“You can never have sex with anyone.”
“That’d be terrible.”
“I wouldn’t do that to anyone. I told my girls, I’m going to be the only one in the family not having sex.”
“Oaky or non-oaky?”
The last quote was from my waiter, who was asking me what flavour chardonnay I wanted. Everything preceding it belonged to the table of grandmothers sitting in the booth next to mine—they were proper grandmothers, too (meaning, they weren’t 32 and from Louisiana). Unfortunately, I couldn’t hear anything else they said...those few quotes seemed to bob up within my reach as if on an isolated sea swell.
I asked the waitress at the register, which way to Runnymede?
She pointed to the toilet.
When I mentioned I was walking, she adjusted her directions so that she was pointing between the toilet and the window. “It’s straight that way. But it’s quite a distance.”
I thanked her and then went off to find the Windsor information bureau...maybe a map would be useful. Several signs pointed the way, until I found myself ricocheting between two signs that pointed at each other. The only buildings between them were an unmanned parking lot kiosk and a public toilet. I gave up and set off in the direction of the waitress’s metaphysical toilet.
About a mile along, I heard a clopping behind me—a man and a little girl came past on a cart pulled by a pony. The girl was eating an ice cream cone; she had long, curled hair (much like the pony) and a surly expression. She stared at me, as if daring me to grab her ice cream cone.
Eventually I wound up on the Thames Path, and the walk became very pleasant...through meadows and such, until I reached Old Windsor, where cute houses with beautiful gardens and sad dogs front the river. (The river is more like a tarted-up stream at this point.) I stopped at the Harvester Pub and Grill (subtitle: Bells of Ouzely Pub) and asked the young barmaid, “Is it far to Runnymede?”
She got a sour look, as if Runnymede summed up all that was wrong with her life and this place.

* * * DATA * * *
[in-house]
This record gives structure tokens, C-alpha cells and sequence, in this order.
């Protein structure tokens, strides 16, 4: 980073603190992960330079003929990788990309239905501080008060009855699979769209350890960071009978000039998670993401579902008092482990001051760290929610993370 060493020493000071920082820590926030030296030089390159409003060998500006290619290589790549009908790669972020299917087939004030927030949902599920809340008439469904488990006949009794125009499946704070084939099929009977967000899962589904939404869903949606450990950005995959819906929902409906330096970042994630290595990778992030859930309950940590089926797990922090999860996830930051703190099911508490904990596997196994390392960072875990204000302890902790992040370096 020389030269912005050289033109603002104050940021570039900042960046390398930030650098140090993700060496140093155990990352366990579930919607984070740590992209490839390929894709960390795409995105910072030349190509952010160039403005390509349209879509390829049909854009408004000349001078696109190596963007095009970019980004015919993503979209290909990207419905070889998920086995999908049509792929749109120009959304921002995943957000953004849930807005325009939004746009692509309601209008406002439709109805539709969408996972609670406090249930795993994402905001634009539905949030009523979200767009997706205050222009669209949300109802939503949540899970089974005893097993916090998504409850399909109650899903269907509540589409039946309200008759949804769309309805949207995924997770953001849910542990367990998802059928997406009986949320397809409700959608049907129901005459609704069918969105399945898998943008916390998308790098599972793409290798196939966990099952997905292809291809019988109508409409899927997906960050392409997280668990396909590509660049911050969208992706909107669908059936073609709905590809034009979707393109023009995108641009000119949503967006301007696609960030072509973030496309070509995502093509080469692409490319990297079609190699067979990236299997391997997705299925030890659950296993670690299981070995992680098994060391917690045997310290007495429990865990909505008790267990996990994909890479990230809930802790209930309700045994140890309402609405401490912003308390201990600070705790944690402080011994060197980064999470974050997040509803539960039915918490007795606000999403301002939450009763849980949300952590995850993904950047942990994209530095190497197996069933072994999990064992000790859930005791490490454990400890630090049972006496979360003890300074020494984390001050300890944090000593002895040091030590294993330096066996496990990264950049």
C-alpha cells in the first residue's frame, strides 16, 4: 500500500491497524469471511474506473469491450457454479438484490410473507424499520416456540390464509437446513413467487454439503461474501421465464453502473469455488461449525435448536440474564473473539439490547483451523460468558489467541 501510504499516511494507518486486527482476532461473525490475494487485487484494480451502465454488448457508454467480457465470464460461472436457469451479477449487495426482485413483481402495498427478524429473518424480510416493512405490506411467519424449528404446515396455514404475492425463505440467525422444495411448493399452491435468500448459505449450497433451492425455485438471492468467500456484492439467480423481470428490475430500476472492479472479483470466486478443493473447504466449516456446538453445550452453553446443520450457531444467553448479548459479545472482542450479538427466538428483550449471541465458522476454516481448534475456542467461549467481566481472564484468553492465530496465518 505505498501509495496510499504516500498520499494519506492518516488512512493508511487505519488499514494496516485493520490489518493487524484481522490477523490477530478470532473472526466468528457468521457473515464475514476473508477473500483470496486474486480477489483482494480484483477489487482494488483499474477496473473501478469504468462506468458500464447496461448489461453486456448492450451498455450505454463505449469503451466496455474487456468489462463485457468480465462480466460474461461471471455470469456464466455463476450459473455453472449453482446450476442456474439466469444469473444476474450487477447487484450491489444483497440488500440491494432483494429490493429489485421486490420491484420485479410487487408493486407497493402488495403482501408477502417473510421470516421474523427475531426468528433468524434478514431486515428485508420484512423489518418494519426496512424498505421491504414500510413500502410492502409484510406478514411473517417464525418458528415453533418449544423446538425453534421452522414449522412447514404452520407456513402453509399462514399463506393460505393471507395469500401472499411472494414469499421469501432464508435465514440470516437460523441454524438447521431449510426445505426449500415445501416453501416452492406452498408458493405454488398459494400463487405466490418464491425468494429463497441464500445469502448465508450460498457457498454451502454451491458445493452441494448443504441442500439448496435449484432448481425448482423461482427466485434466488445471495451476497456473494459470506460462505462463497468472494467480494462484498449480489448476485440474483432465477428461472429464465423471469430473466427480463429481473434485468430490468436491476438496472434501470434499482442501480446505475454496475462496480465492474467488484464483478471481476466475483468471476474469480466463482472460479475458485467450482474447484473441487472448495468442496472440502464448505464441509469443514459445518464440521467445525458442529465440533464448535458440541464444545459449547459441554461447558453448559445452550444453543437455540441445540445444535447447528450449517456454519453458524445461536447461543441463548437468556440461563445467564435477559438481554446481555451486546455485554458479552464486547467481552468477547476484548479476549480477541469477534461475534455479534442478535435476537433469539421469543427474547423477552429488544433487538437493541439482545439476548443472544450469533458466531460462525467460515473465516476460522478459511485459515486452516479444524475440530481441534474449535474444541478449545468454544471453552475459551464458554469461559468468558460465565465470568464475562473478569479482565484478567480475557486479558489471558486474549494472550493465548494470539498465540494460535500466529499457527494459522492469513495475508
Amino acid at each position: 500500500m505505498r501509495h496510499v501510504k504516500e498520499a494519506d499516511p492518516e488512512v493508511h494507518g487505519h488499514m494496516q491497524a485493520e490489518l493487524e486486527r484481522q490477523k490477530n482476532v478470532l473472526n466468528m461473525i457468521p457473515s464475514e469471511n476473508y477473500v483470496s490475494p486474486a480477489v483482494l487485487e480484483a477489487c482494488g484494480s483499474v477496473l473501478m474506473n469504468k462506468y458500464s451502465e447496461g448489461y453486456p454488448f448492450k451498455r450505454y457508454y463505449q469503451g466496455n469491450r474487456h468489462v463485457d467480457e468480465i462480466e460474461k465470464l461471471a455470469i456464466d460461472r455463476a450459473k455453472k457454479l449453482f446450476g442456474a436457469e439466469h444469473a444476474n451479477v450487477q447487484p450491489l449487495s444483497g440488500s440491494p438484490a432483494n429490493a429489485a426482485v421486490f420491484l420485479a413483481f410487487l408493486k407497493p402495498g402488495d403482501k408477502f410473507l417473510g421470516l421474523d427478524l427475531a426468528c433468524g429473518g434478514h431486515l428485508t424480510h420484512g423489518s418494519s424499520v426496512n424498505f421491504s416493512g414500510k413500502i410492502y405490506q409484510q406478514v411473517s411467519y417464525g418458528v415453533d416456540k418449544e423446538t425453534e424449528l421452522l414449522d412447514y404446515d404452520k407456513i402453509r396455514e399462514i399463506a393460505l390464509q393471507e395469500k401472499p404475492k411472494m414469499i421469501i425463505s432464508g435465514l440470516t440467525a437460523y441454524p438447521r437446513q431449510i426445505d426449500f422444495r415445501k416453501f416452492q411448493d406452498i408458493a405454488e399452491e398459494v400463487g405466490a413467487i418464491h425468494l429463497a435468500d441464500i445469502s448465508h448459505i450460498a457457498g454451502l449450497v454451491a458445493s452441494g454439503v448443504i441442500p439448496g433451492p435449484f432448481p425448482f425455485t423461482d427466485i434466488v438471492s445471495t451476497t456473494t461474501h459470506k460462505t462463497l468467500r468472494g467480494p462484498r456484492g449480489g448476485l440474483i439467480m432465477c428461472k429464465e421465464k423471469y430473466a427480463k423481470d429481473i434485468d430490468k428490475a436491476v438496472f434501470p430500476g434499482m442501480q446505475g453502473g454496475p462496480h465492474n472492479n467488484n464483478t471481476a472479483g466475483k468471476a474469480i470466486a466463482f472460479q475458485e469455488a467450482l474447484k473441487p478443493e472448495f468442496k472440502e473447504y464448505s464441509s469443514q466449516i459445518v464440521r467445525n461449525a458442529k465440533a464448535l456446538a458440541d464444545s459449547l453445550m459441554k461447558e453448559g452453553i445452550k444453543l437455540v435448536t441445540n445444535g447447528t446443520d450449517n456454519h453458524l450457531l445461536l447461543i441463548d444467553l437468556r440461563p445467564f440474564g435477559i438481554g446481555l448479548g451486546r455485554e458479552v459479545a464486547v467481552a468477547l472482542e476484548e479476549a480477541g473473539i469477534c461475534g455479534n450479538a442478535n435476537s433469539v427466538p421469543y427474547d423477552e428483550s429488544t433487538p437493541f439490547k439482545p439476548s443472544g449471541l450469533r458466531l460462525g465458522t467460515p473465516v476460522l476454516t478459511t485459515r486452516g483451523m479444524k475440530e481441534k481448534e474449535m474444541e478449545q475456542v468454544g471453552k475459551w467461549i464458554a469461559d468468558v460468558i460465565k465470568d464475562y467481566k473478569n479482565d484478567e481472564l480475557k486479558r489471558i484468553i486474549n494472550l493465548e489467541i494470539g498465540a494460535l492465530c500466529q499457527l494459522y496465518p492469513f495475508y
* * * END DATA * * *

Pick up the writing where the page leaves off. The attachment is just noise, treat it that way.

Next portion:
“Yeah, it’s just up there.”
“Is it a town? Or an estate?” Her expression encouraged me to keep downgrading. “Or a place?”
“It’s a place you drive through.”
“I don’t have a car.”
“It’s just at the round-about. You can’t miss it.” She emphasized “can’t” as if she’d tried many times and failed.
Just beyond the round-about, a sign announced:
“Welcome to Runnymede Borough.
Magna Carta sealed at Runnymede 1215 AD.”
It reminded me of the sign back home in Illinois:
“Welcome to DeKalb.
State Champions Pole-Vaulting 1994.”
I got back onto the Thames Path, where I passed a big, brick house with a garden full of stone nymphs clasping towels to their bosoms, as if surprised in the act of drying off. (When I walked back on my return trip, a middle-aged, mu-mu wearing lady so fat she was almost square got out of a red sports car and entered the house. I wondered if she bought another nymph for every pound gained...or perhaps it was her husband.)
I turned right at a dirty old boat-house with purple cornice—it looked like a wedding cake from a wedding where the bride never showed up.
About 100 yards away, a cement block stood at the side of the road:
“In these meads on 15 June 1215 King John at the instance of deputies from the whole community of the realm granted the Great Charter, the earliest constitutional Documents whereunder ancient and cherished customs were confirmed, abuses redressed, that administration of justice facilitated new provisions formulated for the preservation of peace and every individual perpetually secured in the free enjoyment of his life and property.”
It somehow made more sense when I read it then than when I read it now.
Anyhow, I waited for a break in the traffic to dart across the road to the the Magna Carta Tea House. A girl, who looked like the twin of the girl in the pub, said, “We’re closed.”
“Is there anything besides this tea house?” I couldn’t believe the only memorial to the birth of democracy would be a closed tea house and a cement block.
“Yeah, up at the top. It’s quite a distance.”
It was only about a quarter mile further of traipsing through meadows (or rather, meads). Even more moving, almost, than the memorial was the neon green inch-worm inching its way up the memorial gate. “Inch worm! I haven’t seen you in ages!” I went into rhapsodies, as inch worms were a childhood favourite. Then, I opened the gate, forgetting all about the inch worm...until I heard the gate slam shut. Poor inch worm!